How emotions change memories

How emotions change memories

Plutchik Wheel of Emotions


Back in the 1990s I learned to drive in Amsterdam. You won’t see L-plates in traffic there because it is illegal to drive a car without a licence and therefore the only way to learn is to take lessons at a driving school.

Amsterdam is an utterly excellent place to pass your driving test. Everyone knows about the cycling anarchists lurking in every street (I was a fully fledged one myself) and the hordes of tourists who mistake its quaint little streets for pedestrianised areas. It gets even hairier the moment trams become involved: these have their own rules and they are not what you’d expect. Argue with a tram at your own peril.

Kevlar drivers

My instructor Sandra was a very chatty type. Right at the start of my very first lesson, told me what the pedals were for, how to adjust the mirrors properly, and that we were going to turn left into the Van Hall Straat. Then she asked me what I did for a living.

Sandra’s philosphy was that behind the wheel there is a lot to manage: kids fighting in the back seat in the middle of road works when you’re nearly out of petrol and running late. Her aim was to deliver kevlar drivers: responsible and considerate people who know how to drive and hold down a conversation at the same time, no sweat.

The no sweat did come after plenty of hairy experiences. I passed my test the first time around despite making quite a serious error after just a few minutes: after being told we’d be taking a left turn ahead I drove in the left lane for a bit until the examiner asked me whether my fellow Amsterdam drivers would appreciate my initiative.


I mirrored, signaled and manoeuvred back into my own lane and assumed I’d failed already. The raging nerves subsided and I spent the rest of the test in a pretty relaxed frame of mind because there was nothing to worry about anymore. Afterwards the examiner told me that I passed because he had seen my instincts kick in: no sudden swerving back and calm and confident driving the rest of the way. I was almost sad to pass my test because Sandra and I had had a great deal of fun.

Emotions and recall

Emotions occur when an individual experiences something important. Strong emotions influence our recall of events and can even lead us to construct a different version of events. Some researchers suggest that the more we want to suppress a memory of a highly emotive event – say an intensely stupid error during a driving test – the higher the cognitive load, which in turn reduces the reliability of how we recall the details of the event.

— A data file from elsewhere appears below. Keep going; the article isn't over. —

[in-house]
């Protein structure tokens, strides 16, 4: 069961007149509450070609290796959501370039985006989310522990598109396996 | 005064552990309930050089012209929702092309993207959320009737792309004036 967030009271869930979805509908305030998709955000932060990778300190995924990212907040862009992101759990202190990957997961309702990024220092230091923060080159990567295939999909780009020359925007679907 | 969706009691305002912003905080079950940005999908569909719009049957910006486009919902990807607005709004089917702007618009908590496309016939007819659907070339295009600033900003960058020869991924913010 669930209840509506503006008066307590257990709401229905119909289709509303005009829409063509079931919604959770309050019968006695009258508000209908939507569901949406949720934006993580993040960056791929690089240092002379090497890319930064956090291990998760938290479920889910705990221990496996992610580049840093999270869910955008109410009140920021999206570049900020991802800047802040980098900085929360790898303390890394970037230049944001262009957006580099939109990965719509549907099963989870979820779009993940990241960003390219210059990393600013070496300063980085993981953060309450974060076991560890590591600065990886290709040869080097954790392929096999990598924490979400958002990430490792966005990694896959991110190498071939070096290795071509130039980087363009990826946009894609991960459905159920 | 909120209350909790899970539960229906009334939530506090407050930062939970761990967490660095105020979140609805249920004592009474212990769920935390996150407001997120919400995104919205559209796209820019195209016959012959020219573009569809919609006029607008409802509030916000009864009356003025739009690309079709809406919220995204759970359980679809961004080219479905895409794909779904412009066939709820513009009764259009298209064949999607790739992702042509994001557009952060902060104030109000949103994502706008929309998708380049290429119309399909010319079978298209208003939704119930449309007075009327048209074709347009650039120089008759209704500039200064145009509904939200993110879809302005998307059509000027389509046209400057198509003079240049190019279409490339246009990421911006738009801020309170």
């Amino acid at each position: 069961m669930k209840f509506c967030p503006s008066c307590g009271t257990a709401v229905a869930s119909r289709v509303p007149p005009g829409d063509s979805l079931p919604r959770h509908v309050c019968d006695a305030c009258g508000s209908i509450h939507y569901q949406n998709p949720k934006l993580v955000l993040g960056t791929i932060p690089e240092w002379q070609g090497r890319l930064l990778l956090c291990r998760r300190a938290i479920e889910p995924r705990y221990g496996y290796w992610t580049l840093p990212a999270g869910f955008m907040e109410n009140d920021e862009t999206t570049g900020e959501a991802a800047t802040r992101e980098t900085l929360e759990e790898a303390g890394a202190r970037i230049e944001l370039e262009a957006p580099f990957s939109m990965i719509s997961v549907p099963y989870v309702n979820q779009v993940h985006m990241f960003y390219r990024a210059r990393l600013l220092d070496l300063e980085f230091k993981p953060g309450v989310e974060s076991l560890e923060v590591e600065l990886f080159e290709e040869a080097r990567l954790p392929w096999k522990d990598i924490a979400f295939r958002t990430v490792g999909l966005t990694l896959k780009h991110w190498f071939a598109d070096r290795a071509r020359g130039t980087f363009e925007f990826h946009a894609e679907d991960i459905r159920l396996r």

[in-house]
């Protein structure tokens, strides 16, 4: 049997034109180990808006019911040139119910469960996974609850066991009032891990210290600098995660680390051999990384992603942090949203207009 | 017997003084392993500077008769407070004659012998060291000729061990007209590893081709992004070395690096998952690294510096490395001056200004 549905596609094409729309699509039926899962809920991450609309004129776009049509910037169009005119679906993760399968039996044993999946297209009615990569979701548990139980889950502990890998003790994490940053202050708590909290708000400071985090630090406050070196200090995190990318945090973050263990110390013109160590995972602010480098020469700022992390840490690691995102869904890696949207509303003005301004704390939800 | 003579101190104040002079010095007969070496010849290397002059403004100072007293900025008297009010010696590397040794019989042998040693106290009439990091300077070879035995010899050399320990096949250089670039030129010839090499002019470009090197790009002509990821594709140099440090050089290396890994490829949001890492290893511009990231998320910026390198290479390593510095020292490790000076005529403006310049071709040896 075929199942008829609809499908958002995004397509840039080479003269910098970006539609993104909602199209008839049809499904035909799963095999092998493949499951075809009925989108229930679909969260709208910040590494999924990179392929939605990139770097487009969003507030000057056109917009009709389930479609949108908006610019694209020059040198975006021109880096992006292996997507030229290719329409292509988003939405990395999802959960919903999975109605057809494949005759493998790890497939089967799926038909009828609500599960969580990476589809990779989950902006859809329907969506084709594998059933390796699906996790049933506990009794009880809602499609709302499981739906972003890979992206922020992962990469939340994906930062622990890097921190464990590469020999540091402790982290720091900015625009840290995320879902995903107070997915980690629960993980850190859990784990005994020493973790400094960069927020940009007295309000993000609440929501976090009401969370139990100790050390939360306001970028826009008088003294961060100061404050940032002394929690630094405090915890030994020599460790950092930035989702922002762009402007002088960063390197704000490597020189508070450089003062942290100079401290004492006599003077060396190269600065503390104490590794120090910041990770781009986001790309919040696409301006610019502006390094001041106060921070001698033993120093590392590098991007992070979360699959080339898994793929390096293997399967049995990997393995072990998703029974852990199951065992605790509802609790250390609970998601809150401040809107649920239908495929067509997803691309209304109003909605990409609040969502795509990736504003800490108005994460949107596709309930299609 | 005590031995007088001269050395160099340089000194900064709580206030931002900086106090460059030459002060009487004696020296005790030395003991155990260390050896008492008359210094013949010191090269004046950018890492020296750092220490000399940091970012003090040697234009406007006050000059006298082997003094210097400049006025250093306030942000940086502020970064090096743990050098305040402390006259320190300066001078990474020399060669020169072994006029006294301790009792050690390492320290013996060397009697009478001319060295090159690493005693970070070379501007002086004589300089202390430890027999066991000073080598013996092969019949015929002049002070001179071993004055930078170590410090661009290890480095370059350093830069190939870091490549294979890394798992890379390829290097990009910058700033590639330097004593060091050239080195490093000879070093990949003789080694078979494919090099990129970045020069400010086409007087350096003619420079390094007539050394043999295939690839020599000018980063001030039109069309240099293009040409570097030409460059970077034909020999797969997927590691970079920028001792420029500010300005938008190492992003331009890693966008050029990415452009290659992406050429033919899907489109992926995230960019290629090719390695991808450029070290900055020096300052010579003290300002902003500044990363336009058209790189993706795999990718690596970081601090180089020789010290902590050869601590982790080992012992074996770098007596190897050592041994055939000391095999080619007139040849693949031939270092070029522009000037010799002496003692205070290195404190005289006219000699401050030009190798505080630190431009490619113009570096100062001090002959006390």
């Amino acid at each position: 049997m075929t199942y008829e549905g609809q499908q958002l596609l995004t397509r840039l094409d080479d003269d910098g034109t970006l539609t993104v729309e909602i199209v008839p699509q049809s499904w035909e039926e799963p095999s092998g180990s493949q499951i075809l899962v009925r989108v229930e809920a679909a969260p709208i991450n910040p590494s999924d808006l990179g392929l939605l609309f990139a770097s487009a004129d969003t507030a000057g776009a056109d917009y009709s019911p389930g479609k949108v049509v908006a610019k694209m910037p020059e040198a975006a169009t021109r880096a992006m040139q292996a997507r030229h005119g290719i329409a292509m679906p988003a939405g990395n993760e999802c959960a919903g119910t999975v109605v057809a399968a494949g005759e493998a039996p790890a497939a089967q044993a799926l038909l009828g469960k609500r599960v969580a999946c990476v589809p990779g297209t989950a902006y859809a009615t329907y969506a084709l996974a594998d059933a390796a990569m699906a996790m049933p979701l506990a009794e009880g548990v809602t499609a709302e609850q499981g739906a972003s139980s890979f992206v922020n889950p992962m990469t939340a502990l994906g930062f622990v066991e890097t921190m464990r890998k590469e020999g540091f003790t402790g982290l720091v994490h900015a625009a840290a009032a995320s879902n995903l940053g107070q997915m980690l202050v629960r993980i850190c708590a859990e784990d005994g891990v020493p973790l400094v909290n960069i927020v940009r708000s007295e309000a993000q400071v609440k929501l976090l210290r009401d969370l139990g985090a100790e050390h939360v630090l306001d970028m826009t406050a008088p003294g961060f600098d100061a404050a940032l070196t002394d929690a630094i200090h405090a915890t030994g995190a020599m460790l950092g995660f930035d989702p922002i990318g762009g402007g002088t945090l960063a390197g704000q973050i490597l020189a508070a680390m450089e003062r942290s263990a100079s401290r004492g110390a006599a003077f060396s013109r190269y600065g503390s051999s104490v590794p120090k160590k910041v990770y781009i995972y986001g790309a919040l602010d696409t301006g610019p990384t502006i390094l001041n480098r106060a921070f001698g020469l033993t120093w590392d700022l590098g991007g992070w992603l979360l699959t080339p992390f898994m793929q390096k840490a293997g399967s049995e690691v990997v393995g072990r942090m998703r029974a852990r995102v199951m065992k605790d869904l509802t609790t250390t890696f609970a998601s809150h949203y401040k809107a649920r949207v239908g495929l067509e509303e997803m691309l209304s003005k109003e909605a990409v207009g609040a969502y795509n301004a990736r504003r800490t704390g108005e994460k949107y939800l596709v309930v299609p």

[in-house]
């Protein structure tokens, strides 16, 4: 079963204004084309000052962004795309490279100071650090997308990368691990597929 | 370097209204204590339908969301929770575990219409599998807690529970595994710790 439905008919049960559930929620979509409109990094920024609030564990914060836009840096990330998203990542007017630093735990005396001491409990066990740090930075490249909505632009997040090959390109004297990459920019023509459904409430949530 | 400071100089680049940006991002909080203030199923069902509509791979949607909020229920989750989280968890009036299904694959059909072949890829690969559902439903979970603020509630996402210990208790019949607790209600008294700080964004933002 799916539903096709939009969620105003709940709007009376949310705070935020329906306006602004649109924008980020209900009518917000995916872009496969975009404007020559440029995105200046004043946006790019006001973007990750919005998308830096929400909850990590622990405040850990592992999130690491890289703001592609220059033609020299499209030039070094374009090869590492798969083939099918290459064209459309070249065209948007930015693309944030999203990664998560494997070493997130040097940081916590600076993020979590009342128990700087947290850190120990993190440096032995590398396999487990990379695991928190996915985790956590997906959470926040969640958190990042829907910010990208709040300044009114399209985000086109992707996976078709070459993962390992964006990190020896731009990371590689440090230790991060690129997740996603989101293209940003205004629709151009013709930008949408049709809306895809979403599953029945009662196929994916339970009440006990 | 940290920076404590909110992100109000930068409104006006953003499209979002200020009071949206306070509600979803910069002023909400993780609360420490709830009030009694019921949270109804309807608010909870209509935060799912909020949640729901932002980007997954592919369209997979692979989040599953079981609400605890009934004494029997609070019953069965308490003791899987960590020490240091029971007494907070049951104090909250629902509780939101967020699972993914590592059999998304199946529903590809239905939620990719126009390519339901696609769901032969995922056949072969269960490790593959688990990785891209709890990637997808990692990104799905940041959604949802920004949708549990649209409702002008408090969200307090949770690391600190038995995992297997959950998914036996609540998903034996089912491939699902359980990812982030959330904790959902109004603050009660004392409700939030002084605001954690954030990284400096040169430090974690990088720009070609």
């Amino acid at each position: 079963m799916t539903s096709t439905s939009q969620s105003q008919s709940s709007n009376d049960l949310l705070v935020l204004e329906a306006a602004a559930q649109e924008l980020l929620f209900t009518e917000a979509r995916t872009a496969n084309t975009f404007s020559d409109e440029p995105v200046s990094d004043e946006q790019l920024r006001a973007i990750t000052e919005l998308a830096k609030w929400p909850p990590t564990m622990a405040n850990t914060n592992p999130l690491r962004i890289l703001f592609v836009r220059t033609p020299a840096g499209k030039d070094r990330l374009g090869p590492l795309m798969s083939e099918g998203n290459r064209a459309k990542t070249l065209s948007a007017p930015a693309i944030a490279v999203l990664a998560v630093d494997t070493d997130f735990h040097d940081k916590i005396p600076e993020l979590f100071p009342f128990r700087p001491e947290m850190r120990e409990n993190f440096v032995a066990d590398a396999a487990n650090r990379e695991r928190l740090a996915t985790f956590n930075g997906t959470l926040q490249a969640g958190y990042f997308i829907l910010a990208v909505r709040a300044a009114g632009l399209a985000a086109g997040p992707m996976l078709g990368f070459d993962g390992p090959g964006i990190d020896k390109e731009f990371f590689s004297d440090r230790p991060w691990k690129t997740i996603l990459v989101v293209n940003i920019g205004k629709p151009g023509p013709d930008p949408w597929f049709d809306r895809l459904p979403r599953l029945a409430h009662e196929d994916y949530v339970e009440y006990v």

In other words, we reconstruct the event because our emotions more or less tell us to. When I think about my driving test in Amsterdam in the 1990s, I know for a fact that I was driving with my examiner sitting in the passenger seat on my right and that I was driving (mostly!) in the right-hand lane. However, my very vivid recollection is that he is in the passenger seat on my left, and during my error I drove the car in the right-hand lane.

Why emotions matter in coaching

According to my fellow coach Peter Duffell, who is fast becoming the UK’s leading reearcher into coaching and emotions

people may bring fragments of memory together and construct rather than re-construct memory

Duffell and Lawton-Smith, The Coaching Psychologist, Vol 11, No 1, June 2015

This is why it matters to coaches to attend to the emotive domain in sessions. Quite a few coaches feel (see what I did there?) that emotions are out of scope in organisational coaching. I can give you several reasons why this is limiting to the degree of being harmful to the client, but I’ll stick to one: without exploring the emotions involved, we cannot rely on a client’s recollection of an event if it is clear that strong emotions have played part in it.  We need to be equipped to bring the emotions into the session safely and most importantly, recognise when it is appropriate to do so.